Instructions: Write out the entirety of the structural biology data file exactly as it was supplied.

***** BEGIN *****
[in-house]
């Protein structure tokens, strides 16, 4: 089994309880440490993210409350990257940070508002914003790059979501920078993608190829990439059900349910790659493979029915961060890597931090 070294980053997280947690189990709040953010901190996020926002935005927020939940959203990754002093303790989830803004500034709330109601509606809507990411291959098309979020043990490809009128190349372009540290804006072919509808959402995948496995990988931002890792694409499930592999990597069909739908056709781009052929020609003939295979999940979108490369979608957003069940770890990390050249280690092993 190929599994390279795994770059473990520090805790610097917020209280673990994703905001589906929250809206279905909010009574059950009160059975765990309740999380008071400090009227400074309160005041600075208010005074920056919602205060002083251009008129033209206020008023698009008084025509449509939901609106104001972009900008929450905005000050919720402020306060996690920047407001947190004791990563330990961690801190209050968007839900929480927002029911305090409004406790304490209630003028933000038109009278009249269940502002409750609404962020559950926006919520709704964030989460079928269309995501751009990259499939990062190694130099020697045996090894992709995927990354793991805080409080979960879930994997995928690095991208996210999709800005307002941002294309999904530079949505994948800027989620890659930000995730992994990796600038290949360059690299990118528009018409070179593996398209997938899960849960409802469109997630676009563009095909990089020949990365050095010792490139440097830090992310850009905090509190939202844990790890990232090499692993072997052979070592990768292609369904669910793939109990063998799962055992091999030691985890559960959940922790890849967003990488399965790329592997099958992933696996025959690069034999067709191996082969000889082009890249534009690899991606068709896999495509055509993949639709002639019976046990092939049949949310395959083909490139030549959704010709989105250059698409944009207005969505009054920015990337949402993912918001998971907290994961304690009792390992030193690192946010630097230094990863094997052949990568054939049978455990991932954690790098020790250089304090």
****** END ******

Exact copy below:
[in-house]
């Protein structure tokens, strides 16, 4: 089994309880440490993210409350990257940070508002914003790059979501920078993608190829990439059900349910790659493979029915961060890597931090 070294980053997280947690189990709040953010901190996020926002935005927020939940959203990754002093303790989830803004500034709330109601509606809507990411291959098309979020043990490809009128190349372009540290804006072919509808959402995948496995990988931002890792694409499930592999990597069909739908056709781009052929020609003939295979999940979108490369979608957003069940770890990390050249280690092993 190929599994390279795994770059473990520090805790610097917020209280673990994703905001589906929250809206279905909010009574059950009160059975765990309740999380008071400090009227400074309160005041600075208010005074920056919602205060002083251009008129033209206020008023698009008084025509449509939901609106104001972009900008929450905005000050919720402020306060996690920047407001947190004791990563330990961690801190209050968007839900929480927002029911305090409004406790304490209630003028933000038109009278009249269940502002409750609404962020559950926006919520709704964030989460079928269309995501751009990259499939990062190694130099020697045996090894992709995927990354793991805080409080979960879930994997995928690095991208996210999709800005307002941002294309999904530079949505994948800027989620890659930000995730992994990796600038290949360059690299990118528009018409070179593996398209997938899960849960409802469109997630676009563009095909990089020949990365050095010792490139440097830090992310850009905090509190939202844990790890990232090499692993072997052979070592990768292609369904669910793939109990063998799962055992091999030691985890559960959940922790890849967003990488399965790329592997099958992933696996025959690069034999067709191996082969000889082009890249534009690899991606068709896999495509055509993949639709002639019976046990092939049949949310395959083909490139030549959704010709989105250059698409944009207005969505009054920015990337949402993912918001998971907290994961304690009792390992030193690192946010630097230094990863094997052949990568054939049978455990991932954690790098020790250089304090």